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const Counter:FunctionComponent<{ initial?: number }> = ({ initial = 0 }) => {
...
}

with useState

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// explicitly setting the types
const [value, setValue] = useState<number | undefined>(undefined);
const [value, setValue] = useState<Array<number>>([]);

interface MyObject {
foo: string;
bar?: number;
}
const [value, setValue] = useState<MyObject>({ foo: 'hello' });

with useRef

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const inputEl = useRef<HTMLInputElement>(null);

with useContext

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type Theme = 'light' | 'dark';
const ThemeContext = createContext<Theme>('dark');

with useReducer

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interface State {
value: number;
}

type Action =
| { type: 'increment' }
| { type: 'decrement' }
| { type: 'incrementAmount'; amount: number };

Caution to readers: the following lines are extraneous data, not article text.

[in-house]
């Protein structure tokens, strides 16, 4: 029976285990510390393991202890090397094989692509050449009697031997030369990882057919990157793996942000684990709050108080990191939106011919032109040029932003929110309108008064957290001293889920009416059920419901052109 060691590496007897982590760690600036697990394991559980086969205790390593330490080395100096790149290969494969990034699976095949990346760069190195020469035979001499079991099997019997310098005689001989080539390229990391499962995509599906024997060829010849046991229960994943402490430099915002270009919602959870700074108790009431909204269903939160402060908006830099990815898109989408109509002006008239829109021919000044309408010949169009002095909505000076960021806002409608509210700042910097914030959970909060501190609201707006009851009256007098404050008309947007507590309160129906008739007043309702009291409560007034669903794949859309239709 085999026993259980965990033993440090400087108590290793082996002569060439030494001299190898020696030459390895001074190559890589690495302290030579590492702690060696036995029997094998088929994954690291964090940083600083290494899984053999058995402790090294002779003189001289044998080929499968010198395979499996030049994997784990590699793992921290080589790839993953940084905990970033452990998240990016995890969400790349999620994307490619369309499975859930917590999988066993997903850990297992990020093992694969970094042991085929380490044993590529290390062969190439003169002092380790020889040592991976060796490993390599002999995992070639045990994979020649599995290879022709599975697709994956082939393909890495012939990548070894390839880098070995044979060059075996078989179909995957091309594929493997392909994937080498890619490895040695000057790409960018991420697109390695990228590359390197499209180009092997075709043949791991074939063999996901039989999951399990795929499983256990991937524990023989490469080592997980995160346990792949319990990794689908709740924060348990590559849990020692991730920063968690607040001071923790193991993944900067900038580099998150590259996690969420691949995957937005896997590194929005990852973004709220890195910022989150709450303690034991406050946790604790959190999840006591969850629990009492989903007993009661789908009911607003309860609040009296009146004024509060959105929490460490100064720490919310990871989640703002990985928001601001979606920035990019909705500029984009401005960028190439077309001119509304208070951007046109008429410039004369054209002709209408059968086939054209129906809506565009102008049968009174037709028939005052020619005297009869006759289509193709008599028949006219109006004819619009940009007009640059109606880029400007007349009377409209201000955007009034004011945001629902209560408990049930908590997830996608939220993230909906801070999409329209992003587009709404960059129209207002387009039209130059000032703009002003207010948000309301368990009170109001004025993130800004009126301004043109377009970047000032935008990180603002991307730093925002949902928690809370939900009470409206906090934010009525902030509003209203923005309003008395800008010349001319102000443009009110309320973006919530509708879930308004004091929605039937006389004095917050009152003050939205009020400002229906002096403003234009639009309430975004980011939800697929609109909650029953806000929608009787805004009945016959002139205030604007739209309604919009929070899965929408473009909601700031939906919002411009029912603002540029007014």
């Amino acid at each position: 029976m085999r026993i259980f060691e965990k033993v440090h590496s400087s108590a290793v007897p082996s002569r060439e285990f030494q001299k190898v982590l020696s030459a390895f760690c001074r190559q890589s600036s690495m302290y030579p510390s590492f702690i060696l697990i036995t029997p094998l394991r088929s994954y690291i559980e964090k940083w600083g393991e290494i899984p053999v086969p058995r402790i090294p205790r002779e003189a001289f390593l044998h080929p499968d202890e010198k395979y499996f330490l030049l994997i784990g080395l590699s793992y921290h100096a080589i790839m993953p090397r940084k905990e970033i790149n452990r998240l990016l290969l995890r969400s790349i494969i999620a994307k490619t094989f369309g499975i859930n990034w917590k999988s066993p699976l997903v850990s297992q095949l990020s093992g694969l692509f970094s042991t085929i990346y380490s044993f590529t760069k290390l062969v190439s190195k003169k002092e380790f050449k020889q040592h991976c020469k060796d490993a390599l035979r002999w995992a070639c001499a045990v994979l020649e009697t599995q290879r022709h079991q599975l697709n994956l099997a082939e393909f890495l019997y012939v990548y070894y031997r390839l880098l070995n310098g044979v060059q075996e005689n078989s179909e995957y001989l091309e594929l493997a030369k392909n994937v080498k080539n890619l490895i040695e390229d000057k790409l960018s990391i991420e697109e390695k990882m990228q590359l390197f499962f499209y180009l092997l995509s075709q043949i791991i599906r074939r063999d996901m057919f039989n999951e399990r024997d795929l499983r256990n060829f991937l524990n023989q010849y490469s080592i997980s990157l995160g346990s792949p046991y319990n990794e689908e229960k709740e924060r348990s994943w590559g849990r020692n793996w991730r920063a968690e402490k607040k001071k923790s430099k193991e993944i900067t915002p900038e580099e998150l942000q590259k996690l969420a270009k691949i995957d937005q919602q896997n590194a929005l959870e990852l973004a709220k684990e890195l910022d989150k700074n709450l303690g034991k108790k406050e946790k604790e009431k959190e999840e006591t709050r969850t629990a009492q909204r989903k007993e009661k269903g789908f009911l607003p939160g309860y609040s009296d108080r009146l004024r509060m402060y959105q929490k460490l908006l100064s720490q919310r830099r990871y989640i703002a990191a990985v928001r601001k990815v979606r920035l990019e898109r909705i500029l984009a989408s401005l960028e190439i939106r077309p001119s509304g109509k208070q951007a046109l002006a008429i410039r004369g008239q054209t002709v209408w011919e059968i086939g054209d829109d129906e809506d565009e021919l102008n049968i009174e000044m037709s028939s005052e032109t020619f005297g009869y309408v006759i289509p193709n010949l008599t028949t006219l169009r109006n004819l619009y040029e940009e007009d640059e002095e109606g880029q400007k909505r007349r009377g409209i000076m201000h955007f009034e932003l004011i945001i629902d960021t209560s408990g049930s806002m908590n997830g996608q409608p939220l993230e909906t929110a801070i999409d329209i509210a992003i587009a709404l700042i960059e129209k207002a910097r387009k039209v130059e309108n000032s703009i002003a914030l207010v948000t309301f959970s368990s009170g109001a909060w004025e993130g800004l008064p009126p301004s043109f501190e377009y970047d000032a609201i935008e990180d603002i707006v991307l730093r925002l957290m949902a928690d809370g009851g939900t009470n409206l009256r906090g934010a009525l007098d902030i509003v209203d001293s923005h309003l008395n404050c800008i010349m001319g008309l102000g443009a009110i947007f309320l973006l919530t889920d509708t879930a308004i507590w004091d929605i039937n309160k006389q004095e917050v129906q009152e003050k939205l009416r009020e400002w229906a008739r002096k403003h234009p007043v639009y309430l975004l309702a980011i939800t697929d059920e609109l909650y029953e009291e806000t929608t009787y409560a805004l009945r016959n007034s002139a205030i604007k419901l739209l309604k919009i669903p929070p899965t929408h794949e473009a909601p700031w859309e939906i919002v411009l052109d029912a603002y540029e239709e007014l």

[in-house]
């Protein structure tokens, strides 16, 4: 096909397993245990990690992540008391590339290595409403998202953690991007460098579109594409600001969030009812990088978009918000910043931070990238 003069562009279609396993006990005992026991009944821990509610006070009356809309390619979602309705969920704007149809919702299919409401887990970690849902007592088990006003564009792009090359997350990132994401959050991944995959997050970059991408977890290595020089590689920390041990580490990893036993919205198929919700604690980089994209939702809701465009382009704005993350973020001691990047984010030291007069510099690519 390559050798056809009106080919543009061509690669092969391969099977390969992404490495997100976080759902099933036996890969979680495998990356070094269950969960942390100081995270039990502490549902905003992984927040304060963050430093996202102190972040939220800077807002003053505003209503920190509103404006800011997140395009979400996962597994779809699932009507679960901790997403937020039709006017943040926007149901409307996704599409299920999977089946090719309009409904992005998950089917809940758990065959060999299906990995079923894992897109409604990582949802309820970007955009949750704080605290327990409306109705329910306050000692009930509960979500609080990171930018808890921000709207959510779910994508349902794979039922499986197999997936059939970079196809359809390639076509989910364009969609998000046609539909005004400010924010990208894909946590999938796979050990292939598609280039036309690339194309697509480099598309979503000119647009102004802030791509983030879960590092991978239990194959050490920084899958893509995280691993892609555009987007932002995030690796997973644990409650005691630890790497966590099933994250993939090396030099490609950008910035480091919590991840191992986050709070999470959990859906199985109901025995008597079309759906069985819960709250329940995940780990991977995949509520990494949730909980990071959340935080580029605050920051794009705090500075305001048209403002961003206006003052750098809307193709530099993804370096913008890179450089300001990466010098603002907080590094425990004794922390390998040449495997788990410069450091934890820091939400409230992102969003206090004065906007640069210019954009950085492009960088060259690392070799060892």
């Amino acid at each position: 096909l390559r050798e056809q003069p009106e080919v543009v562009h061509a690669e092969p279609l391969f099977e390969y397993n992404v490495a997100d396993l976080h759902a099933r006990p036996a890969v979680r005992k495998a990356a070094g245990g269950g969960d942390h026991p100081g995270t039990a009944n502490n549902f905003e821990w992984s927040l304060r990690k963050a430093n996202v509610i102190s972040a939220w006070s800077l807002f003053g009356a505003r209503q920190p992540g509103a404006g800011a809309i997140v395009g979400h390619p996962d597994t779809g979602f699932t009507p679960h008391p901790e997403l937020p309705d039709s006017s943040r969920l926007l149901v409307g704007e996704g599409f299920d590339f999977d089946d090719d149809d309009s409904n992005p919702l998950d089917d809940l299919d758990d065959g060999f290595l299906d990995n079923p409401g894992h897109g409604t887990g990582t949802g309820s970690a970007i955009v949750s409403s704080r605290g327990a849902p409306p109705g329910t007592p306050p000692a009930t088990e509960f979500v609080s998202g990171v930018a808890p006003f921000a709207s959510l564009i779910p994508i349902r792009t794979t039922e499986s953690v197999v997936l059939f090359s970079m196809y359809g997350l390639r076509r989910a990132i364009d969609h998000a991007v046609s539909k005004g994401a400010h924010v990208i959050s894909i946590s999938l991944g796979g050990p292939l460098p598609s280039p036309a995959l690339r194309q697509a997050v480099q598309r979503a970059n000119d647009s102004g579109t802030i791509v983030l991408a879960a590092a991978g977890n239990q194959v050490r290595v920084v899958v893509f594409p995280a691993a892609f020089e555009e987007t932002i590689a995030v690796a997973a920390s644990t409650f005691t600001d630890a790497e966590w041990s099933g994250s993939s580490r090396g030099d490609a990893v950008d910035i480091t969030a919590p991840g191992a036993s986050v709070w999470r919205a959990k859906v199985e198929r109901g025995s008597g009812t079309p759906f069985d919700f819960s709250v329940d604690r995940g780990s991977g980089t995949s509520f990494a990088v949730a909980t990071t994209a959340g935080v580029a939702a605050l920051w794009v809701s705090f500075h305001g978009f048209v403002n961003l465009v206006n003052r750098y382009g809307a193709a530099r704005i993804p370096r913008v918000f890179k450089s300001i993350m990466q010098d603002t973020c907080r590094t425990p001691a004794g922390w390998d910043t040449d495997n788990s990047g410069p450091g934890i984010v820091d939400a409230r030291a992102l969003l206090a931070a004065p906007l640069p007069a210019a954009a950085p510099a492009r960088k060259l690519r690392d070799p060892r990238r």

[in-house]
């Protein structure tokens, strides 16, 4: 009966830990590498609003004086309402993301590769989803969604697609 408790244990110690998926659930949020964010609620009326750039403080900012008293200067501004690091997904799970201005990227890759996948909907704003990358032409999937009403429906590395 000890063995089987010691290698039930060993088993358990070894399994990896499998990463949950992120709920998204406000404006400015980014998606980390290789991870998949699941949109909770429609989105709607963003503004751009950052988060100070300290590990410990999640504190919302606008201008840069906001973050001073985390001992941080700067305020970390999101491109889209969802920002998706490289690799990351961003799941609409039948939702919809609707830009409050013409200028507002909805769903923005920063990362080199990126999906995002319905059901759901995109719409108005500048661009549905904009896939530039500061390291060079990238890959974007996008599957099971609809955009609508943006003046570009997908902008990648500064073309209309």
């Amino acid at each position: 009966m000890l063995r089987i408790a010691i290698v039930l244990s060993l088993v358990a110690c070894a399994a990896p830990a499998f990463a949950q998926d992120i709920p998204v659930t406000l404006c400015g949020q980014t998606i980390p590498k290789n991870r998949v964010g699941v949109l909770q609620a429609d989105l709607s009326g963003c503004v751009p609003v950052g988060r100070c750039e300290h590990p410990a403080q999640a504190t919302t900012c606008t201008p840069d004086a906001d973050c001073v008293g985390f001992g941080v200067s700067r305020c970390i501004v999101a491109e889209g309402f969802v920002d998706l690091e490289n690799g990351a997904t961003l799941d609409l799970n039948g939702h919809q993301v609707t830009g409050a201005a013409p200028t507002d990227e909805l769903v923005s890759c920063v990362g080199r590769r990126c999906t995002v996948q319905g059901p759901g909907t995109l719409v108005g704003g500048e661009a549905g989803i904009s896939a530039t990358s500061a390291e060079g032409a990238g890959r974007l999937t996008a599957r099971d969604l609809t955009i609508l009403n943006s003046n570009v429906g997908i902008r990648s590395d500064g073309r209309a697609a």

const counterReducer = (state: State, action: Action) => {
switch (action.type) {
case 'increment':
return { value: state.value + 1 };
case 'decrement':
return { value: state.value - 1 };
case 'incrementAmount':
return { value: state.value + action.amount };
default:
throw new Error();
}
};

const [state, dispatch] = useReducer(counterReducer, { value: 0 });

dispatch({ type: 'increment' });
dispatch({ type: 'decrement' });
dispatch({ type: 'incrementAmount', amount: 10 });

// TypeScript compilation error
dispatch({ type: 'invalidActionType' });

JavaScript prototype creation example

Stwórzmy nową klasę korzystającą z dziedziczenia prototypowego, a następnie utwórzmy nowy obiekt klasy Person:

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function Person (name) {
console.log(this);
this.name = name;
this.hello();
}